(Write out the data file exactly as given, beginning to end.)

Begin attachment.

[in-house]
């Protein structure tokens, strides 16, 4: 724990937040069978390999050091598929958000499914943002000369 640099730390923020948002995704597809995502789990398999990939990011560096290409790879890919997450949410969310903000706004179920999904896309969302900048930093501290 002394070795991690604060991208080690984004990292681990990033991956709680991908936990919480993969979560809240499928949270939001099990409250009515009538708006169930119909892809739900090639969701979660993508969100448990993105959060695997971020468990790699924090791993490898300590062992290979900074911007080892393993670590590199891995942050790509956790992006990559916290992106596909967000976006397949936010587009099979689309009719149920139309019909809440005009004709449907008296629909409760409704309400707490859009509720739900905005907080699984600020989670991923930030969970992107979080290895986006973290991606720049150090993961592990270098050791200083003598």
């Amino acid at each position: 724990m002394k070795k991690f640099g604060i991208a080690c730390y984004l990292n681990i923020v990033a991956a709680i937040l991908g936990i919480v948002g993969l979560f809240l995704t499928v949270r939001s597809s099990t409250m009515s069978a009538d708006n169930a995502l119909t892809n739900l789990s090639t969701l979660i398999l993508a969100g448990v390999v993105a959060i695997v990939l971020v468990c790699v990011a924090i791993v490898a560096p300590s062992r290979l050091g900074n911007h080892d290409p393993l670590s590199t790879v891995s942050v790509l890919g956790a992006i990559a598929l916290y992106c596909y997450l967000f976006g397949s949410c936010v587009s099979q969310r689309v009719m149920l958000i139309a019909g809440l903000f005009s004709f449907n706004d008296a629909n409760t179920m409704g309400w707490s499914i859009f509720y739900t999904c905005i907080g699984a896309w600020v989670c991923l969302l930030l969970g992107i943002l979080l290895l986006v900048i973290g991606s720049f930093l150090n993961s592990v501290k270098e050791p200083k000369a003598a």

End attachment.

[in-house]
């Protein structure tokens, strides 16, 4: 724990937040069978390999050091598929958000499914943002000369 640099730390923020948002995704597809995502789990398999990939990011560096290409790879890919997450949410969310903000706004179920999904896309969302900048930093501290 002394070795991690604060991208080690984004990292681990990033991956709680991908936990919480993969979560809240499928949270939001099990409250009515009538708006169930119909892809739900090639969701979660993508969100448990993105959060695997971020468990790699924090791993490898300590062992290979900074911007080892393993670590590199891995942050790509956790992006990559916290992106596909967000976006397949936010587009099979689309009719149920139309019909809440005009004709449907008296629909409760409704309400707490859009509720739900905005907080699984600020989670991923930030969970992107979080290895986006973290991606720049150090993961592990270098050791200083003598």
């Amino acid at each position: 724990m002394k070795k991690f640099g604060i991208a080690c730390y984004l990292n681990i923020v990033a991956a709680i937040l991908g936990i919480v948002g993969l979560f809240l995704t499928v949270r939001s597809s099990t409250m009515s069978a009538d708006n169930a995502l119909t892809n739900l789990s090639t969701l979660i398999l993508a969100g448990v390999v993105a959060i695997v990939l971020v468990c790699v990011a924090i791993v490898a560096p300590s062992r290979l050091g900074n911007h080892d290409p393993l670590s590199t790879v891995s942050v790509l890919g956790a992006i990559a598929l916290y992106c596909y997450l967000f976006g397949s949410c936010v587009s099979q969310r689309v009719m149920l958000i139309a019909g809440l903000f005009s004709f449907n706004d008296a629909n409760t179920m409704g309400w707490s499914i859009f509720y739900t999904c905005i907080g699984a896309w600020v989670c991923l969302l930030l969970g992107i943002l979080l290895l986006v900048i973290g991606s720049f930093l150090n993961s592990v501290k270098e050791p200083k000369a003598a």